It's been a week since Microsoft took its two fledgling Kin smartphones for a ride and left them sleepin' wid da fishes. The fallout is still coming.
(OK, "smartphones" is too strong. Average-intelligence-with excellent-citizenship-grades phones is more like it. Read JR Raphael's mock Kin obituary for the ugly details.)
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Depending on whether you're a glass half-full or glass half-empty type, you can see the Kin killings as a positive sign (Microsoft is finally getting serious about the mobile market) or further examples of Redmond's ineptitude (no. 347 in a series).
Me, I'm more of a "this glass is cracked and it isn't what I ordered anyway -- where's the damned vodka?" type, so I see the Kin debacle as yet more evidence Microsoft is a deeply schizophrenic company that should have been institutionalized a decade ago. Yet it continues to stagger on, supported by the enormous profits from enterprises locked in a Windows and Office stranglehold.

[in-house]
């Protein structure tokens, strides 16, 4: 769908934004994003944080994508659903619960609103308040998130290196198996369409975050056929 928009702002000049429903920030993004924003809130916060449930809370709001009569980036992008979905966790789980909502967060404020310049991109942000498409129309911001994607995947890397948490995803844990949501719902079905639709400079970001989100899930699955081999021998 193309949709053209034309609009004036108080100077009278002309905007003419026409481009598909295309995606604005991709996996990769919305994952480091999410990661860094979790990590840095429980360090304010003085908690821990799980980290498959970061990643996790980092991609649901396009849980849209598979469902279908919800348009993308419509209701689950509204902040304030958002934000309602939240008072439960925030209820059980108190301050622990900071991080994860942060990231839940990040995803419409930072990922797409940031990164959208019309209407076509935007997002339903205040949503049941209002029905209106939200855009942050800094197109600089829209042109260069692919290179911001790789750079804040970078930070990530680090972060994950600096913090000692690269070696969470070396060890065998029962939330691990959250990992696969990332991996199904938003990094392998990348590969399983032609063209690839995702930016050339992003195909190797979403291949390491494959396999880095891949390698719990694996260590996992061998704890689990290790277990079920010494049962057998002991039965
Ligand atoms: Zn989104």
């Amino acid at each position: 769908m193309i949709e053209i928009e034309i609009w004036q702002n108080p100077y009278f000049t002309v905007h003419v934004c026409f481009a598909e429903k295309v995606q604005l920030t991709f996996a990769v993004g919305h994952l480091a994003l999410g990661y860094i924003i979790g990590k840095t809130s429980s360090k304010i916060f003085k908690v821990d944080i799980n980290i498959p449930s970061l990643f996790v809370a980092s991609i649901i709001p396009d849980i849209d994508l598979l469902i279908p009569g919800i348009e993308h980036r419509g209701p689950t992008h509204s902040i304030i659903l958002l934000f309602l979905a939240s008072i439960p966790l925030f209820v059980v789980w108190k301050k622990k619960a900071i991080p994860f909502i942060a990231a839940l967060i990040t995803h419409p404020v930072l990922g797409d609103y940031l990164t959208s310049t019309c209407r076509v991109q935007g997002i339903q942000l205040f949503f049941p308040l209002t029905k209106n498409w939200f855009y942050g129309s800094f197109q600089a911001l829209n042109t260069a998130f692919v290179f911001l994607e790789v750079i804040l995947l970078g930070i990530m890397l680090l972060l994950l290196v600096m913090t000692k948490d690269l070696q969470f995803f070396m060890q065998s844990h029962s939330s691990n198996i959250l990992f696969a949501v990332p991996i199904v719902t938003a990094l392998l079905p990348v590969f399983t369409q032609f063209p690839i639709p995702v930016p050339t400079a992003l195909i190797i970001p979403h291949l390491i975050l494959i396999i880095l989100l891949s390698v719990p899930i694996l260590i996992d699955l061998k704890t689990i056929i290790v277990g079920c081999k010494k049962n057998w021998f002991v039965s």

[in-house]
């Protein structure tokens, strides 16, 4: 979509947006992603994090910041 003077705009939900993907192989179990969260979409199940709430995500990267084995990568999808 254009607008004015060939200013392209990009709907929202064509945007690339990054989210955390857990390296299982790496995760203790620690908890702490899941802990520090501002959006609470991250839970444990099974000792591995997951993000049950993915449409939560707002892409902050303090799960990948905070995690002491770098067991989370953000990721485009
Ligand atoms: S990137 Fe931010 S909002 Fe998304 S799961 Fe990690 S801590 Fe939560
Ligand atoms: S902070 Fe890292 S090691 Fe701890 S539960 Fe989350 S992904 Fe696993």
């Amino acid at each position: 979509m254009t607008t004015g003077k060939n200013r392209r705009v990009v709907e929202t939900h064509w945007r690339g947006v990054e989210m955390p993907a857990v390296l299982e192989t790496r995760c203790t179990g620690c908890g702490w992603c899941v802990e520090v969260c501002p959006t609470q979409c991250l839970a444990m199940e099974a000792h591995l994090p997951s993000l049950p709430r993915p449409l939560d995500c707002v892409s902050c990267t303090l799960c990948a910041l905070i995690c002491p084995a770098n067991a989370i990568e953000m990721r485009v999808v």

What exactly was wrong with the Kin? Peter Bright at Ars Technica writes:
Kin, like the Sidekick before it, was a device aimed at teenagers and young adults. It should have been cheap to buy and cheap to operate. But it wasn't. The pricing was, frankly, nuts: $150 for the Kin One or $200 for the Kin Two (albeit with a $100 mail-in rebate available for both) along with call plans that started at $60/month. From day one, it didn't stand a chance. Though the hardware prices were slashed, the plans remained prohibitively expensive.
Over at Mini-Microsoft, a kind of blowing-off-steam blog for anonymous Redmond refugees, they're saying the Kin may replace Microsoft Bob as the lamest Microsoft product ever released. I'm not sure I agree with that, but it certainly belongs in the same conversation. (Don't worry, Bob, you'll always have a special place in our hearts.)
Mini-Microsoft offers a sobering view into what the Microsofties really think about their company and its prospects in the mobile arena, where its market share has dropped like a bowling ball in a wet shopping bag. In 2008, three out of 10 smartphones ran a Microsoft operating system. These days, it's about one in 10, and as more groovy Android phones come out, that number will only shrink.